The world is on the move to growing and improving day after day — online and offline. It’s up to us to stay up to speed by developing ourselves too: How to Create a Habit of Continuous Learning for a Better You

Final Thoughts

The habits of mind focus heavily on our own experiences and skills in the world. The more we get out to experience life, the more that we will learn and hone these 16 skills.

By taking these skills to heart and applying them in learning, we can begin to change our lives as the knowledge we gain can be applied in many facets of our lives. The habits of mind are indeed the keys to our success and growth.

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Featured photo credit: Thought Catalog via unsplash.com

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Published on July 29, 2020

How to Build Strategic Thinking Skills for Effective Leadership

How to Build Strategic Thinking Skills for Effective Leadership

Have you been thinking of how you can be a more strategic leader during these uncertain times? Has the pandemic thrown a wrench at all your carefully laid out plans and initiatives?

You’re not alone. The truth is, we all want some stability in our careers and teams during this disruptive pandemic.

However, this now requires a bit more effort than before and making the leap from merely surviving to thriving means buckling down to some serious strategic thinking and maintaining a determined mindset.

Is There a Way to Thrive Despite These Disruptions?

Essentially – yes, although you need to be willing to put in the work. Every leader wants to develop strategic thinking skills so that they can enhance overall team performance and boost their company’s success, but what exactly does it mean to be strategic in the context of the times we live in?

If you happen to be in a leadership position in your organization right now, you are most probably navigating precarious waters given the disruptions caused by the pandemic. There’s a lot more pressure than before because your actions and decisions will have a much greater impact these days not just on you, but also to the people who are part of your team.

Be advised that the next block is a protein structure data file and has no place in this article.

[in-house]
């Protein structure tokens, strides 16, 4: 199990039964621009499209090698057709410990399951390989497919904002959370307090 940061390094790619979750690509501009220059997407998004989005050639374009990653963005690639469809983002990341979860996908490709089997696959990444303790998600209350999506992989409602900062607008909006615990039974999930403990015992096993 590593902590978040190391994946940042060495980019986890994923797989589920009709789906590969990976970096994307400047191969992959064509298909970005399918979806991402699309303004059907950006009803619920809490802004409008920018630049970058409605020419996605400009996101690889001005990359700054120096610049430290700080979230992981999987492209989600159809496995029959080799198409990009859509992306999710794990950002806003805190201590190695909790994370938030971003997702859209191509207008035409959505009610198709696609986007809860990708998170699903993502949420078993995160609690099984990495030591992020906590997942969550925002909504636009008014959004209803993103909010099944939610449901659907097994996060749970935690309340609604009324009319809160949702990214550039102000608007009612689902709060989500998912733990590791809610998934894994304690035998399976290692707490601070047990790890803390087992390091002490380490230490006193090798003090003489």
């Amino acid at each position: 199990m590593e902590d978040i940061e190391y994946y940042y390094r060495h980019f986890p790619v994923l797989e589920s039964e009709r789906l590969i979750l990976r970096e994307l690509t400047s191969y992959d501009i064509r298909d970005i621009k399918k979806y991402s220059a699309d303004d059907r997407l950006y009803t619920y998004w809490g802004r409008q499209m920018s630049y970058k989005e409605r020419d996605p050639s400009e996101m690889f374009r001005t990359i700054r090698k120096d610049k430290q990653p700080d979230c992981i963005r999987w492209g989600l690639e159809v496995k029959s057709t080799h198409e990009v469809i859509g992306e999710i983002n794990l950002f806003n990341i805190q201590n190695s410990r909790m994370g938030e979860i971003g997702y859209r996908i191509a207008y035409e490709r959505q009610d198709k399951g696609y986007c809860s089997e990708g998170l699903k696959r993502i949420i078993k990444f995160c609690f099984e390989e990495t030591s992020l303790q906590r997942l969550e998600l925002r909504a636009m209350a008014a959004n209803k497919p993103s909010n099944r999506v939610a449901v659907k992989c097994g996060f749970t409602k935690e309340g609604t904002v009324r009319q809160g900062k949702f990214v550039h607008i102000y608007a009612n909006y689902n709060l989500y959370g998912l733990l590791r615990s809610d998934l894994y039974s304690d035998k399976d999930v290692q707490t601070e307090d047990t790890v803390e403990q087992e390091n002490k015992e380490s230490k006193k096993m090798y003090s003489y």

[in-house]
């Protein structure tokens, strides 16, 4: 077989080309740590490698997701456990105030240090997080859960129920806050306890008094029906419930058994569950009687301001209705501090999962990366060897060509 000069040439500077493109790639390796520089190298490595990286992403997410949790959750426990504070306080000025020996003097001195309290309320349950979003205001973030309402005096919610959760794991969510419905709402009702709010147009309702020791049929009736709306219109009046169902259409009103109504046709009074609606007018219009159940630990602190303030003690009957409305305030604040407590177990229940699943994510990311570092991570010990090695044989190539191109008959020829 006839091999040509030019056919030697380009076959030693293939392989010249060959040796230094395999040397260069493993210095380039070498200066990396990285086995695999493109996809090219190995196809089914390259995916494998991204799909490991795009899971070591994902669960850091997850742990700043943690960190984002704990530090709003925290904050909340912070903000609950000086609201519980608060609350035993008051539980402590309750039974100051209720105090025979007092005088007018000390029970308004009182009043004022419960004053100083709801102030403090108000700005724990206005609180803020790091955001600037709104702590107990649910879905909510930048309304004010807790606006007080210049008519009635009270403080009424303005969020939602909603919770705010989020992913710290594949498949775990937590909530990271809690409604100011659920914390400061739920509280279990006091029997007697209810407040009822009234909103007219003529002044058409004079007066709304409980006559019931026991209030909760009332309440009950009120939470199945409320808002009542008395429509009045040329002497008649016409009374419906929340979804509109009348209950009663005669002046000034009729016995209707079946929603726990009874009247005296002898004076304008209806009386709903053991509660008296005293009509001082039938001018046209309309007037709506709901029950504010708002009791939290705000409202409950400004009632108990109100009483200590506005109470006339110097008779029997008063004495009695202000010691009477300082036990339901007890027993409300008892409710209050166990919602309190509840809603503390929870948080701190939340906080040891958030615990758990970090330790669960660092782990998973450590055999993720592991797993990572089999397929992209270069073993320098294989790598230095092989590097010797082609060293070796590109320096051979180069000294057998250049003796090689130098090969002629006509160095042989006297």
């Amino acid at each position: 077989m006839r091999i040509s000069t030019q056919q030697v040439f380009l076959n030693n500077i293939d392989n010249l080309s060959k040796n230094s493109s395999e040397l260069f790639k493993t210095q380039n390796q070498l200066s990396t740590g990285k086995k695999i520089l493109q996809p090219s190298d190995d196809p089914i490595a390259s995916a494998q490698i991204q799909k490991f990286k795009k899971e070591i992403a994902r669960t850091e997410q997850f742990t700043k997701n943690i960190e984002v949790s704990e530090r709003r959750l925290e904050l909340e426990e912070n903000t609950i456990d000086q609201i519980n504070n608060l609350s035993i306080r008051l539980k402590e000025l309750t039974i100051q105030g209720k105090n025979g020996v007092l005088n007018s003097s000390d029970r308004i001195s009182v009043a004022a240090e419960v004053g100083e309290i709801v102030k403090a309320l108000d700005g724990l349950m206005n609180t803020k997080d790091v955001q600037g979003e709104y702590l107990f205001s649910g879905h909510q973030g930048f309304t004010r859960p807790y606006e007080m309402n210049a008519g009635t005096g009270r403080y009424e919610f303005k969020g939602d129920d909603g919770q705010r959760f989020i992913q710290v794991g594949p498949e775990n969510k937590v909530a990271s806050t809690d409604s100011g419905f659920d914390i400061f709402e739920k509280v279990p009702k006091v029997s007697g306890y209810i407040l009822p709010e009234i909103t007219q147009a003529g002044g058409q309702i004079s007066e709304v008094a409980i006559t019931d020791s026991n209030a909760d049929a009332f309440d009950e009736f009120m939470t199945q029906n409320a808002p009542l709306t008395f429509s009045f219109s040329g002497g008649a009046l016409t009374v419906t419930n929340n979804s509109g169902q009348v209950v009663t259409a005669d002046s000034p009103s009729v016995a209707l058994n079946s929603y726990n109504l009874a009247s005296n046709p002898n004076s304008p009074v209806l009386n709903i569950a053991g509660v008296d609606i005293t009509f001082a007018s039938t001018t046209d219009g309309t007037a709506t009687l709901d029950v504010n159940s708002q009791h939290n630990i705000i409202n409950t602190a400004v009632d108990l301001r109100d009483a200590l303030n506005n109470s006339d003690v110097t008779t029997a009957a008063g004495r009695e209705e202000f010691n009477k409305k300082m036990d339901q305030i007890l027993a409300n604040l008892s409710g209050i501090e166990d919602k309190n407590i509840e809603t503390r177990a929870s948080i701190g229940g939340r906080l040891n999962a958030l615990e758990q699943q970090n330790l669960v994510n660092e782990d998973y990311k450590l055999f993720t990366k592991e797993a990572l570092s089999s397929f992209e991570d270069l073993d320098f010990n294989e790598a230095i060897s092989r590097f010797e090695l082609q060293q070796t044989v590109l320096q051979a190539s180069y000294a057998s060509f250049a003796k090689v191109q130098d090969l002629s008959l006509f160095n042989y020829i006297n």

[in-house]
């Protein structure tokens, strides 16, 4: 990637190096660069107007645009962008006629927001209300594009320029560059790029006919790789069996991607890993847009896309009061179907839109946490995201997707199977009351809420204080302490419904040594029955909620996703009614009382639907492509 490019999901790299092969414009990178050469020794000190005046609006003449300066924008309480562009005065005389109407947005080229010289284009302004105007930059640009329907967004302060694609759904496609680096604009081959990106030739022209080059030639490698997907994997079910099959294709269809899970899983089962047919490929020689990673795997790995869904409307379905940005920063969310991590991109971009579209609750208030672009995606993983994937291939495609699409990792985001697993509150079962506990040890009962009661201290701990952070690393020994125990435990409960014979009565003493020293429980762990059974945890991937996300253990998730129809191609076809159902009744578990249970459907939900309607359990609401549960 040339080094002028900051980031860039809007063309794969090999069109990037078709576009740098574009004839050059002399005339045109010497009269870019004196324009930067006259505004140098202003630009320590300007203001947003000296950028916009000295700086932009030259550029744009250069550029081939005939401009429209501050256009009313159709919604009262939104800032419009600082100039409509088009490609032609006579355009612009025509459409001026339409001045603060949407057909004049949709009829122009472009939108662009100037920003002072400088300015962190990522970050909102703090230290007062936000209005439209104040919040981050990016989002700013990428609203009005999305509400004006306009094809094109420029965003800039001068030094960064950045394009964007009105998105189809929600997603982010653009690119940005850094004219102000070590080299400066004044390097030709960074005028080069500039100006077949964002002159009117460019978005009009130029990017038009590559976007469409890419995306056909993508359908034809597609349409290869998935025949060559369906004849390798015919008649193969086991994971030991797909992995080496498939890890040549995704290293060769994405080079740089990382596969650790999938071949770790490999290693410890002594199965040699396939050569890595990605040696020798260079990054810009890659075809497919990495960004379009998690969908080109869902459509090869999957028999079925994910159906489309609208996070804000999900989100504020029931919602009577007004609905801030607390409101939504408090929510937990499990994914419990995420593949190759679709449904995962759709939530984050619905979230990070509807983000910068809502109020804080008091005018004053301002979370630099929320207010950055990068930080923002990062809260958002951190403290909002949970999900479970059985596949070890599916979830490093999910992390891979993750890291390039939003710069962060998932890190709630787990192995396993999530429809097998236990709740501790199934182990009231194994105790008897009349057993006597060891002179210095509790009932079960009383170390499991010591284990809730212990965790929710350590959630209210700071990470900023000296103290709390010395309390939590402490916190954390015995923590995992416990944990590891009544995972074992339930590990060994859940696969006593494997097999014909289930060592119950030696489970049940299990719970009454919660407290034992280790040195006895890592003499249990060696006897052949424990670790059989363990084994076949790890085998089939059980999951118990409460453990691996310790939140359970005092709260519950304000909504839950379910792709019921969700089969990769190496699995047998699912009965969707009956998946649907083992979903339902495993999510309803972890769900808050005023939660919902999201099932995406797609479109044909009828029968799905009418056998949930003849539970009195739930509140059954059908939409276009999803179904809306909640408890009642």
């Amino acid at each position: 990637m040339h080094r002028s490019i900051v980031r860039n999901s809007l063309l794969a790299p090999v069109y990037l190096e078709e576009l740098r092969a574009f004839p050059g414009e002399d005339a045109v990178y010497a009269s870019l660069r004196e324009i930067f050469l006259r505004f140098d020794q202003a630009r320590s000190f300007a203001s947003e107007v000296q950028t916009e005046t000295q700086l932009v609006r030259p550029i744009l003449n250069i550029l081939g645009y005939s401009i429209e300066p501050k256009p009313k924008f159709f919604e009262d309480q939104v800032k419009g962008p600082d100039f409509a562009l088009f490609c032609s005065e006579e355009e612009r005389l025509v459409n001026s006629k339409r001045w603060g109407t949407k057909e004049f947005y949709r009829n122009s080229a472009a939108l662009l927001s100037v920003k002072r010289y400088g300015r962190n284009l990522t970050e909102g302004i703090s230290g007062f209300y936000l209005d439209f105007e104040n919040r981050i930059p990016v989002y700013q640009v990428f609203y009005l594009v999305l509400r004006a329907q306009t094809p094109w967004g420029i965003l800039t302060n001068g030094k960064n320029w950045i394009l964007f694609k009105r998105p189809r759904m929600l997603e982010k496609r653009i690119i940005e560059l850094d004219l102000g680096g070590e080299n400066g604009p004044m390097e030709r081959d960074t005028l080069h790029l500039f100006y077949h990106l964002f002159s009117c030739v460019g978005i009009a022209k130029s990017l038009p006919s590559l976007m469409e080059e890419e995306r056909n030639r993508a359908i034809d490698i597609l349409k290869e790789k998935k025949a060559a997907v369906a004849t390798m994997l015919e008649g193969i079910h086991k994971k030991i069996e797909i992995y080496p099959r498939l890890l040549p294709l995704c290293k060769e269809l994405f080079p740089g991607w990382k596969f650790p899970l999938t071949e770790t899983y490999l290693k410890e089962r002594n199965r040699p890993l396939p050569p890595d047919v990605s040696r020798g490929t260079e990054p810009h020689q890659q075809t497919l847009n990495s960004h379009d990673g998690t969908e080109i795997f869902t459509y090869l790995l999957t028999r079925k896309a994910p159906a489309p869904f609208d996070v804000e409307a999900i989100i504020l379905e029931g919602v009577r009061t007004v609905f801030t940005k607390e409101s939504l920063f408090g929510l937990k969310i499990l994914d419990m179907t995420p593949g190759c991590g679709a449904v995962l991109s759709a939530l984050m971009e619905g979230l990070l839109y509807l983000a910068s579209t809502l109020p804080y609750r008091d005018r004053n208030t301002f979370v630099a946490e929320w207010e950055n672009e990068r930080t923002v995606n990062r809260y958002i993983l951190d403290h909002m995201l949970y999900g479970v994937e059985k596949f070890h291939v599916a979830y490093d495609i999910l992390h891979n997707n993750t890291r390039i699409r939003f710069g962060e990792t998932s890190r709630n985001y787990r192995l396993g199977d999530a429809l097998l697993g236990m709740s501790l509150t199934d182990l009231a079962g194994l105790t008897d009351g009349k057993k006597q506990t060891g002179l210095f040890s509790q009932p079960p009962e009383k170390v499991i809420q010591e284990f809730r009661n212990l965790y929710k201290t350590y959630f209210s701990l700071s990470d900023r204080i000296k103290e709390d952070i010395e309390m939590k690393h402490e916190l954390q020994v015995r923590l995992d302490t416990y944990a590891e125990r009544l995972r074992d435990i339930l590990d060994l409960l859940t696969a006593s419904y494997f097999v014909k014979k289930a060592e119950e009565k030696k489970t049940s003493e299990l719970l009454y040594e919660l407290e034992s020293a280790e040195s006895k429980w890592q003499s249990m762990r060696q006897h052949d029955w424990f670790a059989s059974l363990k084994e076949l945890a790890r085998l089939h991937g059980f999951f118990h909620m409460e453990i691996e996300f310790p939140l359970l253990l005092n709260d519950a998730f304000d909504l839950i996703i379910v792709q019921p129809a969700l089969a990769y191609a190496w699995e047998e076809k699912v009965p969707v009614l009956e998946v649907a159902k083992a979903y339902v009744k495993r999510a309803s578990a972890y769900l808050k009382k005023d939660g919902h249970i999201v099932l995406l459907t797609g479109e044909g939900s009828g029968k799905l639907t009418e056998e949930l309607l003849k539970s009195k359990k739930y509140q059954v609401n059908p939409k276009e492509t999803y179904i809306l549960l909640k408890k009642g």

Companies often bring me in to coach executives on strategic thinking and planning. And while pre-pandemic I would usually start by highlighting the advantages of strategic thinking, nowadays, I always begin these Zoom coaching sessions by driving home the point that this pandemic has now made strategic thinking not just an option but an absolute must.

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Assessing and making plans through the lens of a good strategy might require significant work at first. Nevertheless, you can take comfort in the fact that the rewards will far outweigh the effort, as you’ll soon see after following the 8 strategic steps I have outlined below.

8 Steps to Strategic Thinking

As events unfold during these strange times, you’re bound to feel wrong-footed every now and then. Being a leader during this pandemic means preparing for more change not just for you, but for your whole team as well.

As states and cities go through a cycle of lockdowns and reopening, employees will experience the full gamut of human emotions in dizzying speed, and you will often be called on to provide insight and stability to your team and workplace.

Strategic thinking is all about anticipation and preparation. Rather than expending your energy merely helping your company put out fires and survive, you can put the time to better use by charting out a solid plan that can protect and help you and your company thrive.

Take the following steps to build solid initiatives and roll out successful projects:

Step 1: Step Back, Then Set the Scope

One of the things that leaders get wrong during their first attempt at strategic thinking is expecting that it is just another item on a checklist. The truth is, you need to take a good, long look at the bigger picture before anything else. This means decisively prioritizing and stepping away from tasks that can be delegated to others. Free up your schedule so you can focus on this crucial task at hand.

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Then, proceed with setting the scope and the strategic goals of the project or initiative you plan to build or execute. Ask yourself the bigger question of why you need to embark on a particular project and when would be the right time to do so.

You need to set a timeline as well, anywhere from 6 months to 5 years. Keep in mind that your projections will deteriorate the further out you go as you make longer-term plans.

For this reason, add extra resources, flexibility, and resilience if you have a longer timeline. You should also be making the goals less specific if you’re charting it out for the longer term.